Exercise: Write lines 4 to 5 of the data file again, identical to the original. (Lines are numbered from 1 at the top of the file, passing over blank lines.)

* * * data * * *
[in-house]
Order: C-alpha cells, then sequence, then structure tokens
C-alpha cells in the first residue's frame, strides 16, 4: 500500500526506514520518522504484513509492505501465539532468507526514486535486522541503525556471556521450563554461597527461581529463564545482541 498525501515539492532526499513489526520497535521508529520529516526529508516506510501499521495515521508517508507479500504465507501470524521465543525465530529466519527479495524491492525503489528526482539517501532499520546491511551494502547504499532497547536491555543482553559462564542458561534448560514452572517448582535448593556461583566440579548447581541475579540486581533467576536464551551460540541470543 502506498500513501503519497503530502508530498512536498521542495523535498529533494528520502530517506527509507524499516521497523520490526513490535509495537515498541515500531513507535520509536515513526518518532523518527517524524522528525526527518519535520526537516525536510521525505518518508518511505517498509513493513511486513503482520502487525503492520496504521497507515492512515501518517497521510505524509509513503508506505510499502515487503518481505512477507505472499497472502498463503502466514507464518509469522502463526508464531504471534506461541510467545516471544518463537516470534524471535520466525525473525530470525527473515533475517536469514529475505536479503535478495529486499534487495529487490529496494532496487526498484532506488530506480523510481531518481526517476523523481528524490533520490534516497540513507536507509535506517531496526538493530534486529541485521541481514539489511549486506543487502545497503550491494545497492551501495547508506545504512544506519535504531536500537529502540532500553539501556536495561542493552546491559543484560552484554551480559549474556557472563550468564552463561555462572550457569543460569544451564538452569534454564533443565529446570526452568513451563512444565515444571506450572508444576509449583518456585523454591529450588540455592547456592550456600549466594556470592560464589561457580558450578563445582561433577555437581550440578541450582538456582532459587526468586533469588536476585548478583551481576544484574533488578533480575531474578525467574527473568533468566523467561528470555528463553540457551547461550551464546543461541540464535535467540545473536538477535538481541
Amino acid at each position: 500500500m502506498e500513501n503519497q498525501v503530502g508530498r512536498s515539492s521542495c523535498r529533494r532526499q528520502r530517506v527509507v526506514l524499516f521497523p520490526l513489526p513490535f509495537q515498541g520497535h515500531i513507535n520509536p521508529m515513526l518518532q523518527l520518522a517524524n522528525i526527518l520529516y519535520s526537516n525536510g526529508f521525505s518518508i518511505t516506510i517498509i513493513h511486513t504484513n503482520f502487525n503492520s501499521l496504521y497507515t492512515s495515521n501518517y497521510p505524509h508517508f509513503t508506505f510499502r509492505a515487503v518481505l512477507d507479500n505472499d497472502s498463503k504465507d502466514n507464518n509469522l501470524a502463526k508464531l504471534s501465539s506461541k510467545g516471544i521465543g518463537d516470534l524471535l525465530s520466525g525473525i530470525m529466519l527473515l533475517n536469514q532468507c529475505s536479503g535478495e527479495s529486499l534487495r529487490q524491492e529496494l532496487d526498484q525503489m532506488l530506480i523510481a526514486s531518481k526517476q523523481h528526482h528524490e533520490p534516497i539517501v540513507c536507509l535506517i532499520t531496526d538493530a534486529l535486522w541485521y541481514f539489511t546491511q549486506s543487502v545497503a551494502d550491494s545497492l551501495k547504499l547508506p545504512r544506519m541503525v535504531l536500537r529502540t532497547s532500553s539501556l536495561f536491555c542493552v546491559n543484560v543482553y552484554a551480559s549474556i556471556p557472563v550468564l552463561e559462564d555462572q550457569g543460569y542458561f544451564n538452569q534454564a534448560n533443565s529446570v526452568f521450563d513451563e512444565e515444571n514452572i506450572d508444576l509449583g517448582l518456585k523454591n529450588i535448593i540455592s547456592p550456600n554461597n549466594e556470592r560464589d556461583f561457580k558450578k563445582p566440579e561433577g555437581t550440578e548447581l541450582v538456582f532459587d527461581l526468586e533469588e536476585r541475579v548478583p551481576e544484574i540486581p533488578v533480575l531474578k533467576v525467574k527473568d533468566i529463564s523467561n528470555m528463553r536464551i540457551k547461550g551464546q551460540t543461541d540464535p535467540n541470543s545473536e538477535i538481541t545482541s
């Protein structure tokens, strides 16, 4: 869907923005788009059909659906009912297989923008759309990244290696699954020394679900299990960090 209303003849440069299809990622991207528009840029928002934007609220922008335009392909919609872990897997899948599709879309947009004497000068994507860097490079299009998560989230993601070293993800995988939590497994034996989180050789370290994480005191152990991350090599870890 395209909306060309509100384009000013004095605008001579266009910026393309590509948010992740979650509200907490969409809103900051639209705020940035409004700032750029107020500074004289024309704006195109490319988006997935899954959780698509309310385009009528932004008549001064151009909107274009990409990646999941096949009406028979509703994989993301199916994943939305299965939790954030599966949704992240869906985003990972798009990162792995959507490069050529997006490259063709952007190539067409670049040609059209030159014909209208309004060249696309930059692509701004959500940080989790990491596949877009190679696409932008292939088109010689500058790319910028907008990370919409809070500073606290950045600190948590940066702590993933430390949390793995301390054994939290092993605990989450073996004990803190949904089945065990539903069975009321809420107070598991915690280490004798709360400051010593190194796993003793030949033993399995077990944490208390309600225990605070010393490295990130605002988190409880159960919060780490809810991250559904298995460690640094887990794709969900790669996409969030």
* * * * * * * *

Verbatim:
Amino acid at each position: 500500500m502506498e500513501n503519497q498525501v503530502g508530498r512536498s515539492s521542495c523535498r529533494r532526499q528520502r530517506v527509507v526506514l524499516f521497523p520490526l513489526p513490535f509495537q515498541g520497535h515500531i513507535n520509536p521508529m515513526l518518532q523518527l520518522a517524524n522528525i526527518l520529516y519535520s526537516n525536510g526529508f521525505s518518508i518511505t516506510i517498509i513493513h511486513t504484513n503482520f502487525n503492520s501499521l496504521y497507515t492512515s495515521n501518517y497521510p505524509h508517508f509513503t508506505f510499502r509492505a515487503v518481505l512477507d507479500n505472499d497472502s498463503k504465507d502466514n507464518n509469522l501470524a502463526k508464531l504471534s501465539s506461541k510467545g516471544i521465543g518463537d516470534l524471535l525465530s520466525g525473525i530470525m529466519l527473515l533475517n536469514q532468507c529475505s536479503g535478495e527479495s529486499l534487495r529487490q524491492e529496494l532496487d526498484q525503489m532506488l530506480i523510481a526514486s531518481k526517476q523523481h528526482h528524490e533520490p534516497i539517501v540513507c536507509l535506517i532499520t531496526d538493530a534486529l535486522w541485521y541481514f539489511t546491511q549486506s543487502v545497503a551494502d550491494s545497492l551501495k547504499l547508506p545504512r544506519m541503525v535504531l536500537r529502540t532497547s532500553s539501556l536495561f536491555c542493552v546491559n543484560v543482553y552484554a551480559s549474556i556471556p557472563v550468564l552463561e559462564d555462572q550457569g543460569y542458561f544451564n538452569q534454564a534448560n533443565s529446570v526452568f521450563d513451563e512444565e515444571n514452572i506450572d508444576l509449583g517448582l518456585k523454591n529450588i535448593i540455592s547456592p550456600n554461597n549466594e556470592r560464589d556461583f561457580k558450578k563445582p566440579e561433577g555437581t550440578e548447581l541450582v538456582f532459587d527461581l526468586e533469588e536476585r541475579v548478583p551481576e544484574i540486581p533488578v533480575l531474578k533467576v525467574k527473568d533468566i529463564s523467561n528470555m528463553r536464551i540457551k547461550g551464546q551460540t543461541d540464535p535467540n541470543s545473536e538477535i538481541t545482541s
């Protein structure tokens, strides 16, 4: 869907923005788009059909659906009912297989923008759309990244290696699954020394679900299990960090 209303003849440069299809990622991207528009840029928002934007609220922008335009392909919609872990897997899948599709879309947009004497000068994507860097490079299009998560989230993601070293993800995988939590497994034996989180050789370290994480005191152990991350090599870890 395209909306060309509100384009000013004095605008001579266009910026393309590509948010992740979650509200907490969409809103900051639209705020940035409004700032750029107020500074004289024309704006195109490319988006997935899954959780698509309310385009009528932004008549001064151009909107274009990409990646999941096949009406028979509703994989993301199916994943939305299965939790954030599966949704992240869906985003990972798009990162792995959507490069050529997006490259063709952007190539067409670049040609059209030159014909209208309004060249696309930059692509701004959500940080989790990491596949877009190679696409932008292939088109010689500058790319910028907008990370919409809070500073606290950045600190948590940066702590993933430390949390793995301390054994939290092993605990989450073996004990803190949904089945065990539903069975009321809420107070598991915690280490004798709360400051010593190194796993003793030949033993399995077990944490208390309600225990605070010393490295990130605002988190409880159960919060780490809810991250559904298995460690640094887990794709969900790669996409969030």